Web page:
Sharp XV-Z200E/201E review

It looks the part - what else can the Sharp offer?

TechRadar Verdict

The inability to deal with some basic issues count against this Sharp pair

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No, we haven't just lumped two projectors into one review to save space. The simple fact is that there's just not enough difference between the Z200E and Z201E to justify treating them separately. In fact, the only difference between them is that the Z201E has a special short-throw lens, making it more attuned to the needs of small living rooms than the longer-throw Z200E.

Both projectors look the same - and those looks are very appealing. They adopt the vaguely triangular look of Sharp's cheaper XV-Z91E, as well as the same appealing two-tone colouring and glossy finish. They're also both set atop the same fancy foot arrangement that allows you to tilt and rotate the lens through all manner of angles - ideal for getting the picture on your screen no matter how awkward your living room shape.

Where the Z200E and Z201E start to differ from their Z91E brother is in the connections department. To be specific, they introduce an all-important HDCD-compatible DVI input - which should make them both compatible with Sky's upcoming high definition signals.

Scaling heights

The other key step up with the Z201E/Z200E comes from the DLP chipset used. The so-called 'Matterhorn' model improves enormously on the one found in the Z91E by upping native resolution to 1,024 x 576. This is significant because a) it shows a key shift to a native, movie friendly aspect ratio of 16:9, and b) it delivers the right amount of horizontal lines (576) to perfectly suit the UK's PAL standard.

Having said that, we also point out that 576 lines are not enough to deliver an unscaled high definition feed.

Other claimed improvements over the Z91E are a contrast ratio of 2,000:1, and a brightness of 800 ANSI Lumens - both of which have the potential to make large inroads into some of the Z91E's mediocrities.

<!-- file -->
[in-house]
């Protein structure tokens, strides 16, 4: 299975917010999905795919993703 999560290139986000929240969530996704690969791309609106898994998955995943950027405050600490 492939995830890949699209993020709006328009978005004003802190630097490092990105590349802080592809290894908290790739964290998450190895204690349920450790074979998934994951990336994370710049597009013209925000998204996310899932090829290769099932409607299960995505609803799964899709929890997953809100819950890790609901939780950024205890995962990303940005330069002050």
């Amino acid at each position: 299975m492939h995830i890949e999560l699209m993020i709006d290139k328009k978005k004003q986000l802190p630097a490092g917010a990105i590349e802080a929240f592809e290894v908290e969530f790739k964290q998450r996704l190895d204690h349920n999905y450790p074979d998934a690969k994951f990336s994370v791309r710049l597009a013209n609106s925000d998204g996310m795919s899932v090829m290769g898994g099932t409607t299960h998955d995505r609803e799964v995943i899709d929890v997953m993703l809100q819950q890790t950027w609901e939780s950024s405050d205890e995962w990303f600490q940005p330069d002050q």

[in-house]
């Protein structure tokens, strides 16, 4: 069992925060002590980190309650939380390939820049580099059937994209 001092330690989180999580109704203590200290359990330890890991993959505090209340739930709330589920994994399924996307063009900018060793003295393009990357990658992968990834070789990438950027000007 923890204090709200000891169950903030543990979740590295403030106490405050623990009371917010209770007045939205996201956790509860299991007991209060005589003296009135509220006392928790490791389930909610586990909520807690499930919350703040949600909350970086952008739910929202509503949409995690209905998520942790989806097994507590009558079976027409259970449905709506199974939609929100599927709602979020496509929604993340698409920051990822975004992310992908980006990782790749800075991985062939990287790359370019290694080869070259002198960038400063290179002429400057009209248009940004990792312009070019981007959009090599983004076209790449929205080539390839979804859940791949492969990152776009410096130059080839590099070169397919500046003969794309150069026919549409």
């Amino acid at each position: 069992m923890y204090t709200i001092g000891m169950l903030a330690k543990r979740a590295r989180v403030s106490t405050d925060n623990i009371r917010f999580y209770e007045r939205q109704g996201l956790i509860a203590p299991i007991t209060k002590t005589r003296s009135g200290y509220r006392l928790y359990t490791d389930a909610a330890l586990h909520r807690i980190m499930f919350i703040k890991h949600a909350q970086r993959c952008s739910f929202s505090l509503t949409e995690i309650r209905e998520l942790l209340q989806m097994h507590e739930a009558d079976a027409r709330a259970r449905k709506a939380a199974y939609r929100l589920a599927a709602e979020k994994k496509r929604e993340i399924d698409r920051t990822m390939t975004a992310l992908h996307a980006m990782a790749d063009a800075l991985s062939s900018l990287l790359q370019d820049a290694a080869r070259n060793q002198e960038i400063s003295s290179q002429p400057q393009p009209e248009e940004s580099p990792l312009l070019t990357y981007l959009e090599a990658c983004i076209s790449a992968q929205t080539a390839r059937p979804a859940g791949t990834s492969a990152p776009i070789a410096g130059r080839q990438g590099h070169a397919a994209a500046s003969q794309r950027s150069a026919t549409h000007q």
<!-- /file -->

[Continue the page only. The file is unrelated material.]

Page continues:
The Z200E and Z201E are equally easy to set up and use, thanks to the handy little 'foot' arrangement, together with vertical and horizontal keystone correction, plus manual vertical image 'shifting'.

The Z200E and Z201E score major points for their feature counts. Practically every option we could think of - plus a few we couldn't - has been provided for, including a bewilderingly array of colour adjustments; some gamma presets; a peak white emphasis toggle; and five memory slots for your own favoured picture presets.

The Z200E/Z201E both deliver good pictures. Arguably their greatest strength is their contrast range. The darkness of space as the Millennium Falcon takes on a posse of Tie Fighters looks impressively well realised.

Skin temperature

This extra contrast talent seems to pay dividends with colours, too. Star Wars' various lightsabres look so rich and strident we were worried they were going to scorch strips in our screen. Crucially, though - and here the Z91E becomes a particularly distant memory - it's not just vibrant colours that impress, but subtle flesh tones also look extremely realistic. Well, they do if you use the 6500K temperature setting.

There's also a clear benefit with the Z200E/Z201E when it comes to fine detail, with impressive textures visible on the Death Star's surface as the Millennium Falcon is dragged powerlessly towards it.

Unfortunately, though, the Z200E and Z201E suffer with a surprising inability to suppress those old-school DLP problems of green dot crawl over dark areas, and fizzing dots over horizontal movement. For instance, the walls of the Death Star trench as Luke zooms between them, look distinctly dotty at times, while the blackness of space above the trench looks strangely 'alive' as the green dots flicker.

This inability to deal well with a couple of fairly basic DLP issues really is a pity (even a couple of our budget group test models handle them better), since it counteracts enough of the Z200E and Z201E's good stuff to make them look a little out of place in their rather loftily priced environment. was the former name of Its staff were at the forefront of the digital publishing revolution, and spearheaded the move to bring consumer technology journalism to its natural home – online. Many of the current TechRadar staff started life a staff writer, covering everything from the emerging smartphone market to the evolving market of personal computers. Think of it as the building blocks of the TechRadar you love today.